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Consumer health advocates urge governor to sign bill package; NY protests for Jewish democracy heighten as Netanyahu meets UN today; Multiple Utah cities set to use ranked-choice voting in next election.

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The Pentagon wants to help service members denied benefits under "Don't Ask, Don't Tell," advocates back a new federal office of gun violence prevention, and a top GOP member assures the Ukrainian president more help is coming.

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An Indigenous project in South Dakota seeks to protect tribal data sovereignty, advocates in North Carolina are pushing back against attacks on public schools, and Arkansas wants the hungriest to have access to more fruits and veggies.

Former Con Man Gives MN Tips on Avoiding Scams

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Monday, October 19, 2015   

ST. PAUL, Minn. – October is Cyber Security Awareness Month, and Minnesotans are getting tips on how to protect themselves from a man who knows the fraud business all too well.

Frank Abagnale, the former con man whose life was portrayed in the movie "Catch Me If You Can," is now regarded as a respected authority on forgery, embezzlement and the like.

He says simple ways to safeguard against identity theft include shredding personal documents, regularly monitoring your credit and avoiding the use of checks.

"Because every time you write a check at a store, you leave that piece of paper behind and on the check is your name and address and phone number, your bank's name and address, your account number at your bank, the routing number into your account, the signature you have on your signature card at your bank and, of course, the store has written down your state driver's license number and your date of birth," he points out.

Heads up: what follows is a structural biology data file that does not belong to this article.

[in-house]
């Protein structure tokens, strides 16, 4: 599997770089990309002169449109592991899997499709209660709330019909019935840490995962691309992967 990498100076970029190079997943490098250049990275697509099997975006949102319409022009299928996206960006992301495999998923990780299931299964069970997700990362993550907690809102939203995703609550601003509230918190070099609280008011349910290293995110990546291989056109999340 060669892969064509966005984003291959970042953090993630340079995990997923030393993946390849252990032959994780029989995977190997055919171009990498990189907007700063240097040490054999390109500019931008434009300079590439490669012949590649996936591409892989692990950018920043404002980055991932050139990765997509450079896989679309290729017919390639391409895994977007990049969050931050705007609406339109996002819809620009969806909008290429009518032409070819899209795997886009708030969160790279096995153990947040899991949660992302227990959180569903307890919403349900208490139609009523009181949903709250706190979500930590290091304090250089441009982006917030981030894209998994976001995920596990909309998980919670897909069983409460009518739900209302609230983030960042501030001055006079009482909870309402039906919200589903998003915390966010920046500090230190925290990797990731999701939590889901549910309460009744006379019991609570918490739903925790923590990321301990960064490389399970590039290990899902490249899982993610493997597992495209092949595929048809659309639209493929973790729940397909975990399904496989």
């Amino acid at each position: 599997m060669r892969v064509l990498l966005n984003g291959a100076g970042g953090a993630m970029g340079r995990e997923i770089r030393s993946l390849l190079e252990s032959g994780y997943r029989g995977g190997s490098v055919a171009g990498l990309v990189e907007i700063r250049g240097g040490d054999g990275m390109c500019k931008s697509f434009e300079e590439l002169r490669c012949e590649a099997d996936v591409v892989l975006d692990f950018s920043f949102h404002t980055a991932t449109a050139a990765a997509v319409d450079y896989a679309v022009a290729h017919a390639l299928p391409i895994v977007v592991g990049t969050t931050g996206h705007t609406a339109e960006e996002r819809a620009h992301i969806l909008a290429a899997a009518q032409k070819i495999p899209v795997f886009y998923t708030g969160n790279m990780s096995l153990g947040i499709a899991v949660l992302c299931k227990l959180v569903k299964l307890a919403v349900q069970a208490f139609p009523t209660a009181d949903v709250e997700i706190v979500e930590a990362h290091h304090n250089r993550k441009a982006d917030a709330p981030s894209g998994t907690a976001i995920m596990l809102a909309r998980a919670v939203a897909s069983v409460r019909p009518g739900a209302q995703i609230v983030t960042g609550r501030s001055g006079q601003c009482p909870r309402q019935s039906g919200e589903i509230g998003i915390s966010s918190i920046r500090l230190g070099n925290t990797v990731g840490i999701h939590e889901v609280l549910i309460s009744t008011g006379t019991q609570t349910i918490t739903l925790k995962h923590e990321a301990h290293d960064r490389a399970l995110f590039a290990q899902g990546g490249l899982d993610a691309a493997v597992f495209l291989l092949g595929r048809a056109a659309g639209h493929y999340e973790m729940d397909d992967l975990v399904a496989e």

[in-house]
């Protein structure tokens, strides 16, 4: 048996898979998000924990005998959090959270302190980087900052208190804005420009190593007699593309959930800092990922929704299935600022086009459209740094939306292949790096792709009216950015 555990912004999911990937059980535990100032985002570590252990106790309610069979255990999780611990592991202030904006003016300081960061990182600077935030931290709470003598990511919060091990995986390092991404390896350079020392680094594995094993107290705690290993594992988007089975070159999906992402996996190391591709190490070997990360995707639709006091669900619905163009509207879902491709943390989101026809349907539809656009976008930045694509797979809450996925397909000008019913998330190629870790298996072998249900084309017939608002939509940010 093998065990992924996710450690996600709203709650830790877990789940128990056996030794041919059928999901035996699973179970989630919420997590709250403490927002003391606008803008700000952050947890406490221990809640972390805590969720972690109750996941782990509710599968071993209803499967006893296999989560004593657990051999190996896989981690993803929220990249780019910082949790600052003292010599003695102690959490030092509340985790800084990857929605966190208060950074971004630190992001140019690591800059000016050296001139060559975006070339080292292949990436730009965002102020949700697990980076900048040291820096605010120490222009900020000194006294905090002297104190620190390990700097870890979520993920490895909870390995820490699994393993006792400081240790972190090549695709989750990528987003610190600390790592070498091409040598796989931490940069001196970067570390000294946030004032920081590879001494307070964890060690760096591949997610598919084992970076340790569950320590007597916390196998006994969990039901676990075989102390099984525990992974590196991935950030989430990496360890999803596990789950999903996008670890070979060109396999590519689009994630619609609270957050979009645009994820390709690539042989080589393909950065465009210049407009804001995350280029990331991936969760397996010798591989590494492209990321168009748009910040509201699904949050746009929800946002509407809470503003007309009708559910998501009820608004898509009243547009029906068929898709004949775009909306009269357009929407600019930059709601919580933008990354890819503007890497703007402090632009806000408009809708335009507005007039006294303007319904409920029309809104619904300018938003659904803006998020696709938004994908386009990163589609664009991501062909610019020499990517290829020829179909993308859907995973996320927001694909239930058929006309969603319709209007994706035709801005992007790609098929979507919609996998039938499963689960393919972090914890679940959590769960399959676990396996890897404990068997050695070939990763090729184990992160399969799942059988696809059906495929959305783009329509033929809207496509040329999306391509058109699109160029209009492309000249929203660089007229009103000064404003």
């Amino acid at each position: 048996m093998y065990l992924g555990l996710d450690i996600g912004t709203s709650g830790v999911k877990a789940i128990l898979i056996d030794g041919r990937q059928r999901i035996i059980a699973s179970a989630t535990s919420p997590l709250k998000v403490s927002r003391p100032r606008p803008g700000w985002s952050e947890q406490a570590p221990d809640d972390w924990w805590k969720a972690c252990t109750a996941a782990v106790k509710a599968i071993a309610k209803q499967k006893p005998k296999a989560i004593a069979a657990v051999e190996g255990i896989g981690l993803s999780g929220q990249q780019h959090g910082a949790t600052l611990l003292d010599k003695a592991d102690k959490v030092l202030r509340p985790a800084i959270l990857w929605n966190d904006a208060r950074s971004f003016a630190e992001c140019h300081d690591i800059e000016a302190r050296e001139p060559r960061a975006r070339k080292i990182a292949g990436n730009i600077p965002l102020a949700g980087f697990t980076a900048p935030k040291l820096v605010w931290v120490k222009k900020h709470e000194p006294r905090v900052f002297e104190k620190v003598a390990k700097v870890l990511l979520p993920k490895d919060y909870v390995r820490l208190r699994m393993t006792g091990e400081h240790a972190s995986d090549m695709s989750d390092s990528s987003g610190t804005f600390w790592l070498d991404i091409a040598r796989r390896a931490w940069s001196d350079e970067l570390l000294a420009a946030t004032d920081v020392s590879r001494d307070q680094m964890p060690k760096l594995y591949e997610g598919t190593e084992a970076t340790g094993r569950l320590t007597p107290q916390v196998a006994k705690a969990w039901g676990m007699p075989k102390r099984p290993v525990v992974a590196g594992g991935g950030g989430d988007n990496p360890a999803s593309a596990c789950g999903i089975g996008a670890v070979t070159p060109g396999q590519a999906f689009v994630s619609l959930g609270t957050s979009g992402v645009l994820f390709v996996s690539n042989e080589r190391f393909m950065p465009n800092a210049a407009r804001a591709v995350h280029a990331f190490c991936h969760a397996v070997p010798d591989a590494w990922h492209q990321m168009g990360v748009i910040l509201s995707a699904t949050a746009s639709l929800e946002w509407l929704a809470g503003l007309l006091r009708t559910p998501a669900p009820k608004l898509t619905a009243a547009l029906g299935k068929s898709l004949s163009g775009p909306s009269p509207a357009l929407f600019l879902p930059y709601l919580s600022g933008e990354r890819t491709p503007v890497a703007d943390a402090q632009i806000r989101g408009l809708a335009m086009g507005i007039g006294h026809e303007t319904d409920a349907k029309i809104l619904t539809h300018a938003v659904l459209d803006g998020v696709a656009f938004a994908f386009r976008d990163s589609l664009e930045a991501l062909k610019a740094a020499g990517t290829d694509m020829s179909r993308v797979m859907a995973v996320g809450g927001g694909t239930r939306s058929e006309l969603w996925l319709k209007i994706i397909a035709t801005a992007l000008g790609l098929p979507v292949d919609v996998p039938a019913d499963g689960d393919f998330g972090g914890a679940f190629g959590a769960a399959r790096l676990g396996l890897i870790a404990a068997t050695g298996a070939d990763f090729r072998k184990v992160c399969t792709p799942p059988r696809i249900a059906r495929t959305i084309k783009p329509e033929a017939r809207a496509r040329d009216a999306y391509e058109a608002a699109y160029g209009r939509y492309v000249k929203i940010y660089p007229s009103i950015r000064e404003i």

Abagnale was in Minnesota this past week as part of a fall educational series presented by AARP Minnesota.

Abagnale notes that since frauds and scams are constantly changing in this ever-high-tech world, it's vital to keep up to date on the latest cons.

He says one easy way to do that is with the AARP's Fraud Watch Network, which offers free alerts, tips and advice.

"It's just really good that there is finally somewhere there's a resource because you can't really rely on the government, you can't rely on your bank, you can't rely on the police to protect you, so you just don't want to make it easy,” he states. “Be a little smarter. Be a little wiser. It’s nothing wrong with being skeptical. Verify, check things out if you're a little bit suspicious."

There are more than 15 million victims of identity theft in the U.S. each year.






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